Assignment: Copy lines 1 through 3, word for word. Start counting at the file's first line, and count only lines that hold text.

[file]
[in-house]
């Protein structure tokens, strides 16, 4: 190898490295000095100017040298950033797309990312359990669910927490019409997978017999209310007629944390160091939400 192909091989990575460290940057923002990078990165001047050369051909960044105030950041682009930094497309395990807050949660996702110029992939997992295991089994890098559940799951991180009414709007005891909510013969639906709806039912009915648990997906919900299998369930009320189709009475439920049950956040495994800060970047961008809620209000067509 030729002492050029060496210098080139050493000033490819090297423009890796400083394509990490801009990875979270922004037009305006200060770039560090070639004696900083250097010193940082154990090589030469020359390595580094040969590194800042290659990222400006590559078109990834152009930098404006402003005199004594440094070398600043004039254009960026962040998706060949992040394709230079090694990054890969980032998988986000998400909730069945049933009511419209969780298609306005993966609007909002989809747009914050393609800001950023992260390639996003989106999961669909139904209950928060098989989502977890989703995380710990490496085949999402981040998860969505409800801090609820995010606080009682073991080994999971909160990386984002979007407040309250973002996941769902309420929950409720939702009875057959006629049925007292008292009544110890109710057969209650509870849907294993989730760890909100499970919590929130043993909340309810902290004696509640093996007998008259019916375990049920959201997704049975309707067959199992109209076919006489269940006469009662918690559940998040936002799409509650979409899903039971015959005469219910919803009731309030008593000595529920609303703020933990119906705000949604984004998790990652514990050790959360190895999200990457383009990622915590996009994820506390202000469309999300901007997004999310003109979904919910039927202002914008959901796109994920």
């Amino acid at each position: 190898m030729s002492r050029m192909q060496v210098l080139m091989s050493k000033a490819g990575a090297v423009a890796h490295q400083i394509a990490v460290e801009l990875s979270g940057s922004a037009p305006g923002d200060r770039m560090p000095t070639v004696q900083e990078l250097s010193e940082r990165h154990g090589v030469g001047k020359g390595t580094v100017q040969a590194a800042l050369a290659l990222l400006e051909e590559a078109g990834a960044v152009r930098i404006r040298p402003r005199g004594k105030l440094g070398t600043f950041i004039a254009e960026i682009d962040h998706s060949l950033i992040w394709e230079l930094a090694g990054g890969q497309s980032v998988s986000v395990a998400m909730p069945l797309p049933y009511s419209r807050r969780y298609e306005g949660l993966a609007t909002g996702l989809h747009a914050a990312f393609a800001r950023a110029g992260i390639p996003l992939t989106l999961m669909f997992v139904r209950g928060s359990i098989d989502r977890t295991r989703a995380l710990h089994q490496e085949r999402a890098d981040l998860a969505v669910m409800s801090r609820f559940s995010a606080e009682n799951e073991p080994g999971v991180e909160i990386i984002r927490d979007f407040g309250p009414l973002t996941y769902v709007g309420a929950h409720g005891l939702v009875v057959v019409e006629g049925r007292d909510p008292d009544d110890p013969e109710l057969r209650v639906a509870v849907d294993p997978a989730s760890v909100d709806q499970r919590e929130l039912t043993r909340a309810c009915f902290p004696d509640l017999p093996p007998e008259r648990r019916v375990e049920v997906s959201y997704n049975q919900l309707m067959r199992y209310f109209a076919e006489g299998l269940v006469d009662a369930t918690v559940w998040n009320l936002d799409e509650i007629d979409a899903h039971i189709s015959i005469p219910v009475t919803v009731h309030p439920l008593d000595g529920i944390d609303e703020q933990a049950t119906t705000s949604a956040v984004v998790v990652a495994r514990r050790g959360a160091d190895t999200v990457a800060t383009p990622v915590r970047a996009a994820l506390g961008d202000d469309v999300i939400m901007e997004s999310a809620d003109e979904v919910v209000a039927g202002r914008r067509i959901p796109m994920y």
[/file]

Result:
[in-house]
């Protein structure tokens, strides 16, 4: 190898490295000095100017040298950033797309990312359990669910927490019409997978017999209310007629944390160091939400 192909091989990575460290940057923002990078990165001047050369051909960044105030950041682009930094497309395990807050949660996702110029992939997992295991089994890098559940799951991180009414709007005891909510013969639906709806039912009915648990997906919900299998369930009320189709009475439920049950956040495994800060970047961008809620209000067509 030729002492050029060496210098080139050493000033490819090297423009890796400083394509990490801009990875979270922004037009305006200060770039560090070639004696900083250097010193940082154990090589030469020359390595580094040969590194800042290659990222400006590559078109990834152009930098404006402003005199004594440094070398600043004039254009960026962040998706060949992040394709230079090694990054890969980032998988986000998400909730069945049933009511419209969780298609306005993966609007909002989809747009914050393609800001950023992260390639996003989106999961669909139904209950928060098989989502977890989703995380710990490496085949999402981040998860969505409800801090609820995010606080009682073991080994999971909160990386984002979007407040309250973002996941769902309420929950409720939702009875057959006629049925007292008292009544110890109710057969209650509870849907294993989730760890909100499970919590929130043993909340309810902290004696509640093996007998008259019916375990049920959201997704049975309707067959199992109209076919006489269940006469009662918690559940998040936002799409509650979409899903039971015959005469219910919803009731309030008593000595529920609303703020933990119906705000949604984004998790990652514990050790959360190895999200990457383009990622915590996009994820506390202000469309999300901007997004999310003109979904919910039927202002914008959901796109994920």
């Amino acid at each position: 190898m030729s002492r050029m192909q060496v210098l080139m091989s050493k000033a490819g990575a090297v423009a890796h490295q400083i394509a990490v460290e801009l990875s979270g940057s922004a037009p305006g923002d200060r770039m560090p000095t070639v004696q900083e990078l250097s010193e940082r990165h154990g090589v030469g001047k020359g390595t580094v100017q040969a590194a800042l050369a290659l990222l400006e051909e590559a078109g990834a960044v152009r930098i404006r040298p402003r005199g004594k105030l440094g070398t600043f950041i004039a254009e960026i682009d962040h998706s060949l950033i992040w394709e230079l930094a090694g990054g890969q497309s980032v998988s986000v395990a998400m909730p069945l797309p049933y009511s419209r807050r969780y298609e306005g949660l993966a609007t909002g996702l989809h747009a914050a990312f393609a800001r950023a110029g992260i390639p996003l992939t989106l999961m669909f997992v139904r209950g928060s359990i098989d989502r977890t295991r989703a995380l710990h089994q490496e085949r999402a890098d981040l998860a969505v669910m409800s801090r609820f559940s995010a606080e009682n799951e073991p080994g999971v991180e909160i990386i984002r927490d979007f407040g309250p009414l973002t996941y769902v709007g309420a929950h409720g005891l939702v009875v057959v019409e006629g049925r007292d909510p008292d009544d110890p013969e109710l057969r209650v639906a509870v849907d294993p997978a989730s760890v909100d709806q499970r919590e929130l039912t043993r909340a309810c009915f902290p004696d509640l017999p093996p007998e008259r648990r019916v375990e049920v997906s959201y997704n049975q919900l309707m067959r199992y209310f109209a076919e006489g299998l269940v006469d009662a369930t918690v559940w998040n009320l936002d799409e509650i007629d979409a899903h039971i189709s015959i005469p219910v009475t919803v009731h309030p439920l008593d000595g529920i944390d609303e703020q933990a049950t119906t705000s949604a956040v984004v998790v990652a495994r514990r050790g959360a160091d190895t999200v990457a800060t383009p990622v915590r970047a996009a994820l506390g961008d202000d469309v999300i939400m901007e997004s999310a809620d003109e979904v919910v209000a039927g202002r914008r067509i959901p796109m994920y």